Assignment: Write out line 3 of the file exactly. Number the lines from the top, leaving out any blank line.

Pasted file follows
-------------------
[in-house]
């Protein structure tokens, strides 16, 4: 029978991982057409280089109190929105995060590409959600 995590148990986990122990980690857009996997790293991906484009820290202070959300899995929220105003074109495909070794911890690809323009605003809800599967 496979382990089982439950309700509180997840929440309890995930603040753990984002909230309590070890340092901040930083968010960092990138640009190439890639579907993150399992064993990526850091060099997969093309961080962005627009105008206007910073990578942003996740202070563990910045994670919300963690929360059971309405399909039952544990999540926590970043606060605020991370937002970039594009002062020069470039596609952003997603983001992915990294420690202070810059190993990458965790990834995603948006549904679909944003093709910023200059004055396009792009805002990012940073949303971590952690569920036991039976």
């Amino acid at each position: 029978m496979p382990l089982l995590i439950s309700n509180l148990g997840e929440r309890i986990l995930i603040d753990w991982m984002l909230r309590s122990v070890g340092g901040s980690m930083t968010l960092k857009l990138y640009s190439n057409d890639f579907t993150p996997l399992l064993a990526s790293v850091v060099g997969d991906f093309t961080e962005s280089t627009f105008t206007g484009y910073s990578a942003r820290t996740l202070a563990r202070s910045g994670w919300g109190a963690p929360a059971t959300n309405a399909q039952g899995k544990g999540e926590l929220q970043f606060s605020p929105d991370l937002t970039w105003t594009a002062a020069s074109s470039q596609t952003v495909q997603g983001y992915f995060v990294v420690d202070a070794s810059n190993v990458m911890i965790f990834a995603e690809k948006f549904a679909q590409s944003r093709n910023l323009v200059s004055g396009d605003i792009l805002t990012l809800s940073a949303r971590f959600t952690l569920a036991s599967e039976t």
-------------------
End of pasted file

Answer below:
């Amino acid at each position: 029978m496979p382990l089982l995590i439950s309700n509180l148990g997840e929440r309890i986990l995930i603040d753990w991982m984002l909230r309590s122990v070890g340092g901040s980690m930083t968010l960092k857009l990138y640009s190439n057409d890639f579907t993150p996997l399992l064993a990526s790293v850091v060099g997969d991906f093309t961080e962005s280089t627009f105008t206007g484009y910073s990578a942003r820290t996740l202070a563990r202070s910045g994670w919300g109190a963690p929360a059971t959300n309405a399909q039952g899995k544990g999540e926590l929220q970043f606060s605020p929105d991370l937002t970039w105003t594009a002062a020069s074109s470039q596609t952003v495909q997603g983001y992915f995060v990294v420690d202070a070794s810059n190993v990458m911890i965790f990834a995603e690809k948006f549904a679909q590409s944003r093709n910023l323009v200059s004055g396009d605003i792009l805002t990012l809800s940073a949303r971590f959600t952690l569920a036991s599967e039976t």